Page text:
ZOA in retreat and on attack


Say what you want about Zionist Organization of America President Mort Klein, but he sure knows how to apologize. After criticizing actress Natalie Portman’s announcement that she would not accept the Genesis Prize in Israel, he said that her decision “gives credibility and legitimacy to the ludicrous, false, nonsensical belief that beautiful women aren’t too bright.” Shortly thereafter, he did a quick retreat.

“Although not intended, I now realize that my comment could be construed as offensive, and I sincerely apologize for it,” he wrote in contrition. “I do not retract my criticism of Ms. Portman’s decision not to go to Israel and accept the award, but I should have focused solely on her decision, without any reference to gender or appearance.”

But the combative Klein continues to make news precisely because of his confrontational propensities. For example, ZOA is currently waging battle against three liberal organizations in the Conference of Presidents of Major Jewish American Organizations umbrella organization. The Anti-Defamation League, the National Council of Jewish Women and the refugee aid group HIAS have lodged separate formal complaints against the ZOA under the Presidents Conference’s non-disparagement policy that is supposed to encourage communal unity. In turn, the ZOA has lodged complaints against the ADL, as well as Ameinu, a liberal pro-Israel group.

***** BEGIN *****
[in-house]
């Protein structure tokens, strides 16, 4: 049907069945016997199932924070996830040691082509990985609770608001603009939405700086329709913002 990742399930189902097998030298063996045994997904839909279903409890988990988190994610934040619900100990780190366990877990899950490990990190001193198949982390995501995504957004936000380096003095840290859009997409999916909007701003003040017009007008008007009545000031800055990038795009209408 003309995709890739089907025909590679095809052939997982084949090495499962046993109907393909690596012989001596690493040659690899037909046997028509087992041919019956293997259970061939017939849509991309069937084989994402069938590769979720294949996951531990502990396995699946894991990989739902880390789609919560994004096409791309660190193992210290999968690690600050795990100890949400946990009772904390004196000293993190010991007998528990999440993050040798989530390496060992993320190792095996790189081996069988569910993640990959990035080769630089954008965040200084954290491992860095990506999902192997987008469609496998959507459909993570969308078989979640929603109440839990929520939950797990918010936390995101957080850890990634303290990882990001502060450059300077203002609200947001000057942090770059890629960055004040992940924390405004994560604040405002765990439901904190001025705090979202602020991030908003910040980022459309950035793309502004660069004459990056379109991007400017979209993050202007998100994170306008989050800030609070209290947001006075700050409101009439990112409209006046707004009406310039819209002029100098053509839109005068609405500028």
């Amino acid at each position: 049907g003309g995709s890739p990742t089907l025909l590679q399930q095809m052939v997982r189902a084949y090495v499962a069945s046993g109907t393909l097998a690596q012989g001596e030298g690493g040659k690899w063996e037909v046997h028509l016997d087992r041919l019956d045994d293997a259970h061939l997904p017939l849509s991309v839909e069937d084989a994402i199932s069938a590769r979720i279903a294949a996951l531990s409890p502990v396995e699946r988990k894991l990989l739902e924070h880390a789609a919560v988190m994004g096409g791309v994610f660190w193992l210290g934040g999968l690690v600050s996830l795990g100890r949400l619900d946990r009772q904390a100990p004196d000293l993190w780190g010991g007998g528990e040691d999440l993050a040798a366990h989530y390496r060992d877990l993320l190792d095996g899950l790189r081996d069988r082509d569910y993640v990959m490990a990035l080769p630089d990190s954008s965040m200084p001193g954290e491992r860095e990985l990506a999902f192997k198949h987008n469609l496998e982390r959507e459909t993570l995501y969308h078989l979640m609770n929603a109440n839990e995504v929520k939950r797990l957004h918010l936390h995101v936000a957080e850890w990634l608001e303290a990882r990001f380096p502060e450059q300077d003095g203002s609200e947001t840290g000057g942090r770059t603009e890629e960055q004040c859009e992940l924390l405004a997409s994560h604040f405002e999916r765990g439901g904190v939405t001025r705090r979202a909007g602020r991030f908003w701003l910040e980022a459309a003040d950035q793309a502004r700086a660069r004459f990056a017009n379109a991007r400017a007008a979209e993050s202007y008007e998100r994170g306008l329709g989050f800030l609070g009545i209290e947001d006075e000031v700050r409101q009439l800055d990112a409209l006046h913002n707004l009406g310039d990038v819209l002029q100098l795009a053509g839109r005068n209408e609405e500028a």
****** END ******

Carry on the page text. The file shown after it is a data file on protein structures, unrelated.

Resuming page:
In recent years, the ZOA has released public statements criticizing the three groups for taking liberal positions. The ZOA supports Israeli settlements, opposes Palestinian statehood and has supported policies of President Donald Trump with which each of the groups have taken issue.

A November news release from the ZOA condemned HIAS and the National Council of Jewish Women for signing “a shocking letter signed by extremist ‘Jewish leaders’” in defense of Palestinian-American liberal activist Linda Sarsour. The following month, another ZOA statement on the same topic called those groups “far left.”

It has long been the communal policy for Jewish groups, regardless of their political positions, to refrain from attacking each other by questioning their legitimacy. The Conference of Presidents is adjudicating the ZOA complaints and challenges in secret, and needs to do something to tamp down the misbehavior.

This finger pointing, vitriol and other like attacks within our communal organizations needs to stop. Jewish unity is a worthwhile objective. Our community is strengthened when it embraces and engages diversity of opinion, rather than insisting on ideological purity. When Jews are calling each other the enemy, there is something truly wrong.

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